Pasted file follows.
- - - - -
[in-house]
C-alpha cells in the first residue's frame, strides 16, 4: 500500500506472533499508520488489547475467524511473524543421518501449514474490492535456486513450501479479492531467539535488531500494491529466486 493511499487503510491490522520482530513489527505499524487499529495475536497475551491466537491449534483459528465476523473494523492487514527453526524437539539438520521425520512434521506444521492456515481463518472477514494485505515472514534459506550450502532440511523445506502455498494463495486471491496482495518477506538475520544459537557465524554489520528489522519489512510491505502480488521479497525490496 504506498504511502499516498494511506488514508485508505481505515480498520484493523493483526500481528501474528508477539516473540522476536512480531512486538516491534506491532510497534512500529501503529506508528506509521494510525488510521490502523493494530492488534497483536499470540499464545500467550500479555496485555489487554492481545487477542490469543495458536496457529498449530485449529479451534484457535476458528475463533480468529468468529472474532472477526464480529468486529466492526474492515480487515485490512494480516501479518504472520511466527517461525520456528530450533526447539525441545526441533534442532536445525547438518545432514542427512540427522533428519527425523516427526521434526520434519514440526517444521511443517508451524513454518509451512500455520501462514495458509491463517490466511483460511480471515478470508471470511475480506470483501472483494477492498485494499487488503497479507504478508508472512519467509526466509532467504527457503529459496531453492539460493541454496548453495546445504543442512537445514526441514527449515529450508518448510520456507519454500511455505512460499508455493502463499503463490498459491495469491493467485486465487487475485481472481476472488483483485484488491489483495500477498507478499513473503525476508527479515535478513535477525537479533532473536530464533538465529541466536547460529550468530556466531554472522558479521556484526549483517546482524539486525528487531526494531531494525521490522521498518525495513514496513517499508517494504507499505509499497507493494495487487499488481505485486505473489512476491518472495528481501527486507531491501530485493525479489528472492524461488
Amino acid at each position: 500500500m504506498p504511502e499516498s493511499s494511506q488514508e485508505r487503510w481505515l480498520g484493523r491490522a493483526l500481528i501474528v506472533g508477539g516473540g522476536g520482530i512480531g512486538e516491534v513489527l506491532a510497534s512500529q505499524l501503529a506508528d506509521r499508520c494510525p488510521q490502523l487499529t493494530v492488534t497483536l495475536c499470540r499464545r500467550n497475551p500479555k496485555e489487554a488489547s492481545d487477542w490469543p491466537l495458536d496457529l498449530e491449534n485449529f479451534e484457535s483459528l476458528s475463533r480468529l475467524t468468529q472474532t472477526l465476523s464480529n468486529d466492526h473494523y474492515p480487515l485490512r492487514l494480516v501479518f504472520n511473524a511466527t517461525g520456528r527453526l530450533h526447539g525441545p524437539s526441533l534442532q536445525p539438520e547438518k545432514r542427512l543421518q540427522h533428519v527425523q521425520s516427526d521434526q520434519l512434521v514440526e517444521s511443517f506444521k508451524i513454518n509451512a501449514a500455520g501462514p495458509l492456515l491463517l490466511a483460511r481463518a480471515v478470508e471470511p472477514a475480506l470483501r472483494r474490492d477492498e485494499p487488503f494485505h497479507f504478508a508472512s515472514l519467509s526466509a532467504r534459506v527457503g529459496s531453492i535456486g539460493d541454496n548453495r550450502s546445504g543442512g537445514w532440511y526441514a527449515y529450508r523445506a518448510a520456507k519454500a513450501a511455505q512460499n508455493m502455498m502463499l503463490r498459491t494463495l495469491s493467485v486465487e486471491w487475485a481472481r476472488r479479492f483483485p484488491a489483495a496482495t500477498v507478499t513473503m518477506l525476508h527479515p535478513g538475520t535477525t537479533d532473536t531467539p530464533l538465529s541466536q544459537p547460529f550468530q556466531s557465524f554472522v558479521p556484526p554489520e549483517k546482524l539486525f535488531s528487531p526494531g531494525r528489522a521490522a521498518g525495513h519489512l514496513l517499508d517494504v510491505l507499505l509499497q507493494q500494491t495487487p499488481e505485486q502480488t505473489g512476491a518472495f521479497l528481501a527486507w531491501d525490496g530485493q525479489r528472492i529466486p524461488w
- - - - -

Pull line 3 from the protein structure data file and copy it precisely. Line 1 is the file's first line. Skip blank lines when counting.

Amino acid at each position: 500500500m504506498p504511502e499516498s493511499s494511506q488514508e485508505r487503510w481505515l480498520g484493523r491490522a493483526l500481528i501474528v506472533g508477539g516473540g522476536g520482530i512480531g512486538e516491534v513489527l506491532a510497534s512500529q505499524l501503529a506508528d506509521r499508520c494510525p488510521q490502523l487499529t493494530v492488534t497483536l495475536c499470540r499464545r500467550n497475551p500479555k496485555e489487554a488489547s492481545d487477542w490469543p491466537l495458536d496457529l498449530e491449534n485449529f479451534e484457535s483459528l476458528s475463533r480468529l475467524t468468529q472474532t472477526l465476523s464480529n468486529d466492526h473494523y474492515p480487515l485490512r492487514l494480516v501479518f504472520n511473524a511466527t517461525g520456528r527453526l530450533h526447539g525441545p524437539s526441533l534442532q536445525p539438520e547438518k545432514r542427512l543421518q540427522h533428519v527425523q521425520s516427526d521434526q520434519l512434521v514440526e517444521s511443517f506444521k508451524i513454518n509451512a501449514a500455520g501462514p495458509l492456515l491463517l490466511a483460511r481463518a480471515v478470508e471470511p472477514a475480506l470483501r472483494r474490492d477492498e485494499p487488503f494485505h497479507f504478508a508472512s515472514l519467509s526466509a532467504r534459506v527457503g529459496s531453492i535456486g539460493d541454496n548453495r550450502s546445504g543442512g537445514w532440511y526441514a527449515y529450508r523445506a518448510a520456507k519454500a513450501a511455505q512460499n508455493m502455498m502463499l503463490r498459491t494463495l495469491s493467485v486465487e486471491w487475485a481472481r476472488r479479492f483483485p484488491a489483495a496482495t500477498v507478499t513473503m518477506l525476508h527479515p535478513g538475520t535477525t537479533d532473536t531467539p530464533l538465529s541466536q544459537p547460529f550468530q556466531s557465524f554472522v558479521p556484526p554489520e549483517k546482524l539486525f535488531s528487531p526494531g531494525r528489522a521490522a521498518g525495513h519489512l514496513l517499508d517494504v510491505l507499505l509499497q507493494q500494491t495487487p499488481e505485486q502480488t505473489g512476491a518472495f521479497l528481501a527486507w531491501d525490496g530485493q525479489r528472492i529466486p524461488w